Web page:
In the dining-room the ravens were still trying to feed Elijah over the fireplace; what a crowd of reminiscences did not this picture bring back! Looking out of the window, there were the flower beds in the front garden exactly as they had been, and Ernest found himself looking hard against the blue door at the bottom of the garden to see if there was rain falling, as he had been used to look when he was a child doing lessons with his father.
After their early dinner, when Joey and Ernest and their father were left alone, Theobald rose and stood in the middle of the hearthrug under the Elijah picture, and began to whistle in his old absent way. He had two tunes only, one was "In my Cottage near a Wood," and the other was the Easter Hymn; he had been trying to whistle them all his life, but had never succeeded; he whistled them as a clever bullfinch might whistle them—he had got them, but he had not got them right; he would be a semitone out in every third note as though reverting to some remote musical progenitor, who had known none but the Lydian or the Phrygian mode, or whatever would enable him to go most wrong while still keeping the tune near enough to be recognised. Theobald stood before the middle of the fire and whistled his two tunes softly in his own old way till Ernest left the room; the unchangedness of the external and changedness of the internal he felt were likely to throw him completely off his balance.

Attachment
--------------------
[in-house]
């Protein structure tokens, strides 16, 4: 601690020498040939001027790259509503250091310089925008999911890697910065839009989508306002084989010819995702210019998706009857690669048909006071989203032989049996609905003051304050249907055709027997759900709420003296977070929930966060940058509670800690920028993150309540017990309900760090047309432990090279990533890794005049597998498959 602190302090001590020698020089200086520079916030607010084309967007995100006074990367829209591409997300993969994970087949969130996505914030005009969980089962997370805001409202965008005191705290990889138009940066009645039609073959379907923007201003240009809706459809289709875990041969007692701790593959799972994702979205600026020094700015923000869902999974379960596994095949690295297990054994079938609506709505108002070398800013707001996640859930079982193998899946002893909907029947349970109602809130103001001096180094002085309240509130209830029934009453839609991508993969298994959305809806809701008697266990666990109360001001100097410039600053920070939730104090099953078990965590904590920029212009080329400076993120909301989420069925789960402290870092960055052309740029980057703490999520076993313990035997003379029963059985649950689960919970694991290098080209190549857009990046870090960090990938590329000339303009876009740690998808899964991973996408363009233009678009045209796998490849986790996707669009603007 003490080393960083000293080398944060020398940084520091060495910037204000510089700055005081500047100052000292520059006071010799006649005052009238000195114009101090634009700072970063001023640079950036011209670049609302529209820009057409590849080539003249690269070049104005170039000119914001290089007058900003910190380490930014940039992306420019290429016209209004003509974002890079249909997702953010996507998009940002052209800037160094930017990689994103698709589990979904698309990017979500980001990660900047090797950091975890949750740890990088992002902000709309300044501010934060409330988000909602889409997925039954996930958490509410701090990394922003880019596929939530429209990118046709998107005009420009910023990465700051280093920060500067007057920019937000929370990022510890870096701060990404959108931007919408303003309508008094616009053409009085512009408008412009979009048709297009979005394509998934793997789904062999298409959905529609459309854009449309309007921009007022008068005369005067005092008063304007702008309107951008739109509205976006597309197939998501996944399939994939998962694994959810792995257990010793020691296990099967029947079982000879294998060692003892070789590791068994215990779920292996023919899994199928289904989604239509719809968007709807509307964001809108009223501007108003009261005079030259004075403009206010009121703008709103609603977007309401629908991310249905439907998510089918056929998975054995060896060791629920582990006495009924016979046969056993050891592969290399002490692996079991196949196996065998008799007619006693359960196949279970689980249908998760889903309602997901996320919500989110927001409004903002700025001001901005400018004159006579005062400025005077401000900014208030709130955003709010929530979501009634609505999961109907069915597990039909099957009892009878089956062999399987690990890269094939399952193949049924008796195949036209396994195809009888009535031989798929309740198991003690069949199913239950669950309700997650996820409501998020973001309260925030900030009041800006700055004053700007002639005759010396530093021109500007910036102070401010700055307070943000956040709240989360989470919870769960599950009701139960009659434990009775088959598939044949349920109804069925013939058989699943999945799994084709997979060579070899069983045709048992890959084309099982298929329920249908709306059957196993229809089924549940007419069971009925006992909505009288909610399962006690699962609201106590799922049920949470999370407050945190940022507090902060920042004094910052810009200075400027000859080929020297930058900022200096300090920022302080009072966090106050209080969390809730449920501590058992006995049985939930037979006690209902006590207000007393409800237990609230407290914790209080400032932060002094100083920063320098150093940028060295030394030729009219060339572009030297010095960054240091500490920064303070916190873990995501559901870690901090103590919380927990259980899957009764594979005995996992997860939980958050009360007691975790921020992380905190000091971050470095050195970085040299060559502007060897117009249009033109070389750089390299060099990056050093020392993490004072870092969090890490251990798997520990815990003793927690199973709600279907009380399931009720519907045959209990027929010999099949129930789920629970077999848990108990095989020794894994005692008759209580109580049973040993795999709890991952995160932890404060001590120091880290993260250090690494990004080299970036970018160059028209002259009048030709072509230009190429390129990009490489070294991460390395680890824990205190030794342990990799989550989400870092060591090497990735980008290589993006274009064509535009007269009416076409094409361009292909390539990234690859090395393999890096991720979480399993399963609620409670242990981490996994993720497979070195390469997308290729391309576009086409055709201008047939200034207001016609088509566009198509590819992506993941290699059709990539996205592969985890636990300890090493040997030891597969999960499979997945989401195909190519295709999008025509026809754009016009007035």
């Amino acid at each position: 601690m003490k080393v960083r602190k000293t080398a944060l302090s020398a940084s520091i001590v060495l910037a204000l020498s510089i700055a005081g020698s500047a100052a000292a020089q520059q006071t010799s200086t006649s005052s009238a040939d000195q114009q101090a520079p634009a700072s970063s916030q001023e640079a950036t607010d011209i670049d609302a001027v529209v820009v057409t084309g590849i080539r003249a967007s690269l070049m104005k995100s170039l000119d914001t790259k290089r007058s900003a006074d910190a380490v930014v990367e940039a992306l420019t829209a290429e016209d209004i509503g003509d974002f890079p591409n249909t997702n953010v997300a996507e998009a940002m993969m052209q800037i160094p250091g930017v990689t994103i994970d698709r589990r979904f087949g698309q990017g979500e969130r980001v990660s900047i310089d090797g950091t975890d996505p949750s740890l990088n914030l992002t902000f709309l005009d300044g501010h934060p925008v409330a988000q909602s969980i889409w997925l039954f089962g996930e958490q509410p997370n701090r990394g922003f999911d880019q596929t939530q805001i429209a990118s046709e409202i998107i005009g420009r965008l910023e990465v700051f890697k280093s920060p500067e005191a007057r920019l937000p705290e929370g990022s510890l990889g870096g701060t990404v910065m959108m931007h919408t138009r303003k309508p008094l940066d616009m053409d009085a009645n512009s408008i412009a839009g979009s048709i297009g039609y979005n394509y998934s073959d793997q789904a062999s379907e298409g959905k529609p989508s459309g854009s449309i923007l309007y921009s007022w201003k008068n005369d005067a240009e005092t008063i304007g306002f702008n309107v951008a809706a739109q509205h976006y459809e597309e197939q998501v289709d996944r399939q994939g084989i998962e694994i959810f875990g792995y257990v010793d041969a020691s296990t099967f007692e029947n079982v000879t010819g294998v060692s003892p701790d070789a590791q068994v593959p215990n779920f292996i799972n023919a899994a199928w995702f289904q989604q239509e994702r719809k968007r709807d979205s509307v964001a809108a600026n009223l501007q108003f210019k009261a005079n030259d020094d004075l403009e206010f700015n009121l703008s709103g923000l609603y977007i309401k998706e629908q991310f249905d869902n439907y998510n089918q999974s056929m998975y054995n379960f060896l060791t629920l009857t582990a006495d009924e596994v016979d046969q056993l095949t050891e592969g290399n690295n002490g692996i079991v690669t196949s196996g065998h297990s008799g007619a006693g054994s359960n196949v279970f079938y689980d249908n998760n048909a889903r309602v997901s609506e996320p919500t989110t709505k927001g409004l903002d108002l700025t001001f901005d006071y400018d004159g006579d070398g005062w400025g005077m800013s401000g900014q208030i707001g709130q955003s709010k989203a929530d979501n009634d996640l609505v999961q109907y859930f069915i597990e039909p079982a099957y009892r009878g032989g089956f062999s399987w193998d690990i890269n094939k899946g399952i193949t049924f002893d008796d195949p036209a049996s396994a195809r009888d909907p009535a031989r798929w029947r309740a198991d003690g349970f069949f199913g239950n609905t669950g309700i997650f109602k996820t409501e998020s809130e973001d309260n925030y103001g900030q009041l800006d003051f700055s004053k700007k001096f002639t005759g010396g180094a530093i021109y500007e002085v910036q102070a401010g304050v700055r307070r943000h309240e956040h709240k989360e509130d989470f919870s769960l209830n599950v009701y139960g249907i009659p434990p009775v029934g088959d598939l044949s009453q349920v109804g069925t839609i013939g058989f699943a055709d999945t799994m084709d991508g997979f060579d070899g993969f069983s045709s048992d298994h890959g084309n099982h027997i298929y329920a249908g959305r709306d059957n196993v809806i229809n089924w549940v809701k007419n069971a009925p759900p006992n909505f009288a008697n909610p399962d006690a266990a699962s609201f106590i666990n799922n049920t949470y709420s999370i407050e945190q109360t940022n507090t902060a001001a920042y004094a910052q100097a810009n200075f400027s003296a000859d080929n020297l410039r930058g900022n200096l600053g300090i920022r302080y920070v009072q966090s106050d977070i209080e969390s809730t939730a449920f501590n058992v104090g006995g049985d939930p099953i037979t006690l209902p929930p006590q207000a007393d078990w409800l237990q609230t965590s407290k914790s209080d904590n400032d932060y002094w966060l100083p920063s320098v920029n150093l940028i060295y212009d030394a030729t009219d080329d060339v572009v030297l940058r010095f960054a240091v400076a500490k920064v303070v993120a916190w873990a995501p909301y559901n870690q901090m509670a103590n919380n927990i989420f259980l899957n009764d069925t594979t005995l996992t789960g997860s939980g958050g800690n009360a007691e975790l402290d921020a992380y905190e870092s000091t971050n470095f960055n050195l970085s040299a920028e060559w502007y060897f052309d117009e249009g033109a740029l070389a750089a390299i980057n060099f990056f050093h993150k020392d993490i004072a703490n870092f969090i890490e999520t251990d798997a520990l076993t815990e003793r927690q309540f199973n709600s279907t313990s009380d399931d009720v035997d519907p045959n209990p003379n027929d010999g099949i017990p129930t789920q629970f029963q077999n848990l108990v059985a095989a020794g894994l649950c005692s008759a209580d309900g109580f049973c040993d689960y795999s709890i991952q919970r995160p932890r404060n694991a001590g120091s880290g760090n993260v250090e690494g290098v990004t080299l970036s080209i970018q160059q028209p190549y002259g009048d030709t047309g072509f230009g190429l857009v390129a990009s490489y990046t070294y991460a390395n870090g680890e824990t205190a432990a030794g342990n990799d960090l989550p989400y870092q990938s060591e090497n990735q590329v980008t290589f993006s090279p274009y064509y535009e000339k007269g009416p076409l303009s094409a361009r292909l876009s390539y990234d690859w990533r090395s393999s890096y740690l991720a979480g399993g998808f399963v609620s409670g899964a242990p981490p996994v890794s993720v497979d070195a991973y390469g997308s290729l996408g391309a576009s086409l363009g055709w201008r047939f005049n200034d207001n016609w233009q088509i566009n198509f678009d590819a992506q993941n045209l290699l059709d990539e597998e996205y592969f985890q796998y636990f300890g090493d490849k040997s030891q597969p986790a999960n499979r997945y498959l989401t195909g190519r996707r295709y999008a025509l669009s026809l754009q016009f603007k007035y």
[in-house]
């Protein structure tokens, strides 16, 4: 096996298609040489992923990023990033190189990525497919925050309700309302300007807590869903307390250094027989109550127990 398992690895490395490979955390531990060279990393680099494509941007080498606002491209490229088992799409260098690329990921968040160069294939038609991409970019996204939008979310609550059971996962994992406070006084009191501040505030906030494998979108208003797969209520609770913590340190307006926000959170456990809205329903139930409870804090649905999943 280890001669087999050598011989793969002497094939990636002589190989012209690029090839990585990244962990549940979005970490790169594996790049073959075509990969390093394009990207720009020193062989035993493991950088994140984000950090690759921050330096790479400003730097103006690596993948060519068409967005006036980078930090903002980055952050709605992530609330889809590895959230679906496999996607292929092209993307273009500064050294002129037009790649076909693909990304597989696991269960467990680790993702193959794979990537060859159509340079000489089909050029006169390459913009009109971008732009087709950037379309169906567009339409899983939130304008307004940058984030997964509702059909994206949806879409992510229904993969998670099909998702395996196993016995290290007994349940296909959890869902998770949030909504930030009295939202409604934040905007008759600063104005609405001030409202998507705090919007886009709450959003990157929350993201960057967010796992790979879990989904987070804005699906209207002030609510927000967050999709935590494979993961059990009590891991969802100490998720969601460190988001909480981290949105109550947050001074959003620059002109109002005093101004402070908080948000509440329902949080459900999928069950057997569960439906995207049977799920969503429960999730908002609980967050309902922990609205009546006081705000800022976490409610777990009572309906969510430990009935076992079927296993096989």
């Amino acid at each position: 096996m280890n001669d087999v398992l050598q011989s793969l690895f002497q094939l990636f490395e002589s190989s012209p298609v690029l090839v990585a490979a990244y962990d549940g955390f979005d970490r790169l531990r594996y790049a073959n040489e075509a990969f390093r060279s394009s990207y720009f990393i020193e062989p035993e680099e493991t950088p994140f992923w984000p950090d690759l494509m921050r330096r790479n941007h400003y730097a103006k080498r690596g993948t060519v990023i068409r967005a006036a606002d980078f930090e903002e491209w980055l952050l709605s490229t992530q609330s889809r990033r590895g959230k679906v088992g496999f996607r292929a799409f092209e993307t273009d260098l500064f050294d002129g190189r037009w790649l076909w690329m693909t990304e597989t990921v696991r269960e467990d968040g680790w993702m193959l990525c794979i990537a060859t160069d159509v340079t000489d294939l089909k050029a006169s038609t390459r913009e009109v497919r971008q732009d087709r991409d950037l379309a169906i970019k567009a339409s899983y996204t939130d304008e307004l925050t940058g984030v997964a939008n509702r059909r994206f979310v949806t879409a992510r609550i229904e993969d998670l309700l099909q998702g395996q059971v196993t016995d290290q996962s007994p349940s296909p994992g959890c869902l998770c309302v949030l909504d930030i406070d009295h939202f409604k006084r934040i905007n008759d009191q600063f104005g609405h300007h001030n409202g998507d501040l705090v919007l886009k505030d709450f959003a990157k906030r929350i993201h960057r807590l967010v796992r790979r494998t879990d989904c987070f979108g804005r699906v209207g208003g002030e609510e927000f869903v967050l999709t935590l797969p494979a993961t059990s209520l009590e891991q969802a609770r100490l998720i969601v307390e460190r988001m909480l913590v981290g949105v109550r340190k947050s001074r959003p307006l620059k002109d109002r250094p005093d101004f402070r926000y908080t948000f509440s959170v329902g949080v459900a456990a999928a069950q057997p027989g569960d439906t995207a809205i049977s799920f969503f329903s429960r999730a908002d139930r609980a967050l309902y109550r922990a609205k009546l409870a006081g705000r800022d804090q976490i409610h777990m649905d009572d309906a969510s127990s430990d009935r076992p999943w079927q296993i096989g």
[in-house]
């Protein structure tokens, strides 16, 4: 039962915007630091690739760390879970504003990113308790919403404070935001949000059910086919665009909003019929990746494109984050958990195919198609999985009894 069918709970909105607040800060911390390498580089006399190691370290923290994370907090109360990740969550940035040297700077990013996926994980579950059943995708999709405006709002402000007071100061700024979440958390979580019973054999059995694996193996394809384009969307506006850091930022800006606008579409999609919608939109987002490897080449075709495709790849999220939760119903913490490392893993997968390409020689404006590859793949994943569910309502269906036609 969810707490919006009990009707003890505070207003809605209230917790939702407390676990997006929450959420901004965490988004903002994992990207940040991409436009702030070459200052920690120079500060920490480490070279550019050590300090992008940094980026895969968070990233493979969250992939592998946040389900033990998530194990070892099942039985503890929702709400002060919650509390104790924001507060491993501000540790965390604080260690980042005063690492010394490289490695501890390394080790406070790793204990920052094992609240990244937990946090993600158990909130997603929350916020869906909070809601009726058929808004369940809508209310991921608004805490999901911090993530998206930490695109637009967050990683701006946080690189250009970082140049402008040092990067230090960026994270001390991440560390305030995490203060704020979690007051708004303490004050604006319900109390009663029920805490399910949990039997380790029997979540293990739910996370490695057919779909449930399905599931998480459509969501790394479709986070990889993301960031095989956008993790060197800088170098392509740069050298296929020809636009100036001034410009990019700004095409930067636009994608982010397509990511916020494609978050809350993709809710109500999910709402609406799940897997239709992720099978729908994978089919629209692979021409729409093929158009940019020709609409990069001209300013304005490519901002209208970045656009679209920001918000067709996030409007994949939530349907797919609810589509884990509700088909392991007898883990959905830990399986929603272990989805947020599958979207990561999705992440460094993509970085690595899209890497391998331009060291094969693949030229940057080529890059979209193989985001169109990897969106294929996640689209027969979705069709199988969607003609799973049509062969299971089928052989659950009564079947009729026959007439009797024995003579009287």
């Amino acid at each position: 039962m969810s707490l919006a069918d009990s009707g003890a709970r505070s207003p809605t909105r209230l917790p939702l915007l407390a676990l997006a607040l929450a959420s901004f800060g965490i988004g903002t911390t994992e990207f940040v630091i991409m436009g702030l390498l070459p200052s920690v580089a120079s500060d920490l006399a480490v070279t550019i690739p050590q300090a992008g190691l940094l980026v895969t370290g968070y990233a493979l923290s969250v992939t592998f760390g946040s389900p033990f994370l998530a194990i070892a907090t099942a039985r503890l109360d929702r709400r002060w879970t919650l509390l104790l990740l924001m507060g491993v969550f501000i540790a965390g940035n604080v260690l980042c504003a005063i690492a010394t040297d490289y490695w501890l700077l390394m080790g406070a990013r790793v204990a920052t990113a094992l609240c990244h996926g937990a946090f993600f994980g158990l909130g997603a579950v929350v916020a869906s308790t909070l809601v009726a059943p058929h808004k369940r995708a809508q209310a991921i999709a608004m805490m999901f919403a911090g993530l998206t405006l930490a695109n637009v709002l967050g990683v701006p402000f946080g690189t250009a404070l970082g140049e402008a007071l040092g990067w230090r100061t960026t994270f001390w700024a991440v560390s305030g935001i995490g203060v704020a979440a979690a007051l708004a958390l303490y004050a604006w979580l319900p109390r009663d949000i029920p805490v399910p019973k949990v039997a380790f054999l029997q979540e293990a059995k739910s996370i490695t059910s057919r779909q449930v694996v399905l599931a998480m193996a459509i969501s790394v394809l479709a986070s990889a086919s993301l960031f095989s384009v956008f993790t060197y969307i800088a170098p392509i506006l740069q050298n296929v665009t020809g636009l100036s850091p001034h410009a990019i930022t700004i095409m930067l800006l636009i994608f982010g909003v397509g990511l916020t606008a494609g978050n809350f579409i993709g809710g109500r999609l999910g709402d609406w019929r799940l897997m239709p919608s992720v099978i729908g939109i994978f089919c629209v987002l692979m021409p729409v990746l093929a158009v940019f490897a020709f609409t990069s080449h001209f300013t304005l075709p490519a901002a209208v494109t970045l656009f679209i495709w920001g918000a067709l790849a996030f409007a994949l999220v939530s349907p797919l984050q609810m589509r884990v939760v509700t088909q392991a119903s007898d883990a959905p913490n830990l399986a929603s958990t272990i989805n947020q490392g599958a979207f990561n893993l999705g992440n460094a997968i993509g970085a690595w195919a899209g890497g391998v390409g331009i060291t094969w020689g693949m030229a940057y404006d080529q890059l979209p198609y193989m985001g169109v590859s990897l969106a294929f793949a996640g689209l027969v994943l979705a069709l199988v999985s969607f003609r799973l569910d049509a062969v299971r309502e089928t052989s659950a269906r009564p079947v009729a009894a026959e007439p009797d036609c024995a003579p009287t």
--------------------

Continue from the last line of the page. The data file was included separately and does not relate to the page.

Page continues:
He strolled out of doors into the sodden spinney behind the house, and solaced himself with a pipe. Ere long he found himself at the door of the cottage of his father's coachman, who had married an old lady's maid of his mother's, to whom Ernest had been always much attached as she also to him, for she had known him ever since he had been five or six years old. Her name was Susan. He sat down in the rocking-chair before her fire, and Susan went on ironing at the table in front of the window, and a smell of hot flannel pervaded the kitchen.
Susan had been retained too securely by Christina to be likely to side with Ernest all in a moment. He knew this very well, and did not call on her for the sake of support, moral or otherwise. He had called because he liked her, and also because he knew that he should gather much in a chat with her that he should not be able to arrive at in any other way.
"Oh, Master Ernest," said Susan, "why did you not come back when your poor papa and mamma wanted you? I'm sure your ma has said to me a hundred times over if she has said it once that all should be exactly as it had been before."
Ernest smiled to himself. It was no use explaining to Susan why he smiled, so he said nothing.